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Murder-By Lynching-1853

MUER, SAMUELS

Posted By: CHERYL MOONEN (email)
Date: 12/24/2018 at 18:57:15

Miners Express, Wednesday, Jun 01, 1853, Dubuque, I Page: 2

MURDER

We learn from the Western Bugle, that a judgement of Lynch law was executed in Council Bluffs, on the person of one Baltimore murder. He and his supposed victim, J. C. Samuels, both emigrants, were on guard together around the camp of emigrants. At day light, Samuels was found near the camp fire, lying on his back, his head horribly bruised and his neck chopped partly off, probably with an ax which lay near clotted with blood. His belt, containing $300, was taken, and his companion, Muer, was nowhere to be found. Search was instituted; and, in the meanwhile, he returned to camp. He was arrested but the efforts of the sheriff and some other reasonable men were insufficient to guard him from the headlong fury of the mob. They seized him and, that he should not be deprived of the benefit of a trial, they appointed a judge, jury, and officers, and proceeded to try him. Facetious Lynchers! It must have been consoling to poor Muer in this hour of terror, to know that he was supposed to be tried by such an impartial, dispassionate, unbiased court and jury! Nevertheless, he was condemned with rapidity, the jury we suppose, dispensing with the usual formality of retiring to consult, at the close of the examination with entire unanimity pronounced a verdict of guilty. With singular humanity the execution was delayed until 5 o’clock thus giving the supposed criminal ample time-say two hours-to fit himself for the journey to “the undiscovered country.” Notwithstanding, the trial was conducted without prejudice, coolly, calmly, deliberately and impartially-which should have assured him of the justice and propriety of his conviction, if any doubt had remained in his mind-he had the hardihood to protest his innocence to the last. The Court and Jury threw a rope over a tree limb, adjusted it around Muer’s neck, mounted him on a mule and drove the mule from under him. The fall broke his neck, and the murder was complete.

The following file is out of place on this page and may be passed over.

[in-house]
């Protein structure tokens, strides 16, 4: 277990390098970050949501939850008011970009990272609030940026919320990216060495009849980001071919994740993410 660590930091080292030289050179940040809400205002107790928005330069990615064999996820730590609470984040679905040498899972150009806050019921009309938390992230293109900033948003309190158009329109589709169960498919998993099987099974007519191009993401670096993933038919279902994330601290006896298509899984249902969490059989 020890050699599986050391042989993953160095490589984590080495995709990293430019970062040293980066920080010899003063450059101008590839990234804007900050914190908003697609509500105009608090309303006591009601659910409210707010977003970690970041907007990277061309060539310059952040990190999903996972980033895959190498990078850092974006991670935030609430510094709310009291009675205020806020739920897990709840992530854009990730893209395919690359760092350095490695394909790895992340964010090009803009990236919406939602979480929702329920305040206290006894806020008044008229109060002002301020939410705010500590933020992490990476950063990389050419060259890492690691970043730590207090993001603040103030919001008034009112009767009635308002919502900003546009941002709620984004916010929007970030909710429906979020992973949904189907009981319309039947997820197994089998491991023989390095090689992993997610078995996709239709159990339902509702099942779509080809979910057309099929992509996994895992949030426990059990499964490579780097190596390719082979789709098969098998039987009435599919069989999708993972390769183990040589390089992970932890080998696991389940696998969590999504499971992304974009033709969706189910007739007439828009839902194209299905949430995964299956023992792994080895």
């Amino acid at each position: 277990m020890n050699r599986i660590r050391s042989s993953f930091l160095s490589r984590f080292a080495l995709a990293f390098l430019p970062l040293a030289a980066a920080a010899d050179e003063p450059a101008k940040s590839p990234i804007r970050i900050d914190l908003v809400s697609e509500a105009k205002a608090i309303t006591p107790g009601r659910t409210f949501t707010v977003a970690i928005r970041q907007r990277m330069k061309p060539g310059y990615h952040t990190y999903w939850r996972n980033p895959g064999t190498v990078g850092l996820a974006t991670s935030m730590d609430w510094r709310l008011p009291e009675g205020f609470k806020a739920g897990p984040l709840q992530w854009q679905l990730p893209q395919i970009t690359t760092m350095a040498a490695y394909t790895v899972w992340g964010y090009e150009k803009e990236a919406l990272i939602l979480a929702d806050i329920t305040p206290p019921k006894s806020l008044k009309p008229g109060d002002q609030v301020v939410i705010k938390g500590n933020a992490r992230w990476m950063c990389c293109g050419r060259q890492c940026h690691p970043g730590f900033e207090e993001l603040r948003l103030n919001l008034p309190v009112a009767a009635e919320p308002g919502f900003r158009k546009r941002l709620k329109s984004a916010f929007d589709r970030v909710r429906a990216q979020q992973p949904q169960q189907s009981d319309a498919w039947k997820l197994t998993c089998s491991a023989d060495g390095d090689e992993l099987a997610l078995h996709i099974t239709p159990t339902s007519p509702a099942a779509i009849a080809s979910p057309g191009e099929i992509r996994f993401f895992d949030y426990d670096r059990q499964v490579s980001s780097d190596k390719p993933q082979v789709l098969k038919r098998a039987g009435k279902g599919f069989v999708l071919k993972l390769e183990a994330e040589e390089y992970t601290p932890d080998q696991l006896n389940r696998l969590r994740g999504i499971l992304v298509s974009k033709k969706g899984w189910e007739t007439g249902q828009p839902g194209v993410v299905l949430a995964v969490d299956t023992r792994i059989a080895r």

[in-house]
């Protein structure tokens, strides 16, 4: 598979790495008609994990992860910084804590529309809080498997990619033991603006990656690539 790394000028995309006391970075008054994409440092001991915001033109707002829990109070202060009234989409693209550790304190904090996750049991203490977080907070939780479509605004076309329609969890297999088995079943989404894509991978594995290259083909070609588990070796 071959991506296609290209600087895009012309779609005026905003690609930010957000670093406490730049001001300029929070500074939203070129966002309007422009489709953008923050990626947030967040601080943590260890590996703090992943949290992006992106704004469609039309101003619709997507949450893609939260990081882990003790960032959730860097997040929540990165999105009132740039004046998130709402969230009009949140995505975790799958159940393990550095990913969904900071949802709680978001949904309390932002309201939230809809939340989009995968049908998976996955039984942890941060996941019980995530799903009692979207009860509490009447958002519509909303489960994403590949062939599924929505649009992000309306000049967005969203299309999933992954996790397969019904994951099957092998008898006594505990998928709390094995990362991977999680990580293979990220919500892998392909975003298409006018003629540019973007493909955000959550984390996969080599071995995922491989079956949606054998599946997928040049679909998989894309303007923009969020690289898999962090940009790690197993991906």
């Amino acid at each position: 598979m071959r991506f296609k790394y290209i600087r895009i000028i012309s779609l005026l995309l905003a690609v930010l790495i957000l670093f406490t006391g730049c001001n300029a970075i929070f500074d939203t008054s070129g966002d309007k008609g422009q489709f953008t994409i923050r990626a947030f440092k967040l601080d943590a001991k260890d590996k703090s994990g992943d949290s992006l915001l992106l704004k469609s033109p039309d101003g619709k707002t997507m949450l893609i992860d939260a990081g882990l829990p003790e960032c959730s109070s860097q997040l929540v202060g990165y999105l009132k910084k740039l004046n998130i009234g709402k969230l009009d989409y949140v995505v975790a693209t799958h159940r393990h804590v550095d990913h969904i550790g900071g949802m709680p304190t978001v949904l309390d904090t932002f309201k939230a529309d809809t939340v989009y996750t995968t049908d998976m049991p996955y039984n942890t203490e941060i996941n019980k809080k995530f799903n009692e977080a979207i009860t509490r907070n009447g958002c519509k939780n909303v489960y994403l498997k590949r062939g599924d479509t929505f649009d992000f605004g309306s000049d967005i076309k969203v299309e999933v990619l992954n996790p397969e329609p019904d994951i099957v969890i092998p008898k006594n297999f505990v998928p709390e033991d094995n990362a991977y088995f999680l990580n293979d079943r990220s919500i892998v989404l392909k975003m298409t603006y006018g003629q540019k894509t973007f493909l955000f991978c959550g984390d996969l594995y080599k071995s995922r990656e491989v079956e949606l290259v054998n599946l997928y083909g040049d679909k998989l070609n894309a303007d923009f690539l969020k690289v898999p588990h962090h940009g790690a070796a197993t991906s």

Such rash and cruel acts cannot be too sternly condemned, nor the means for their suppression too thoroughly enforced.


 

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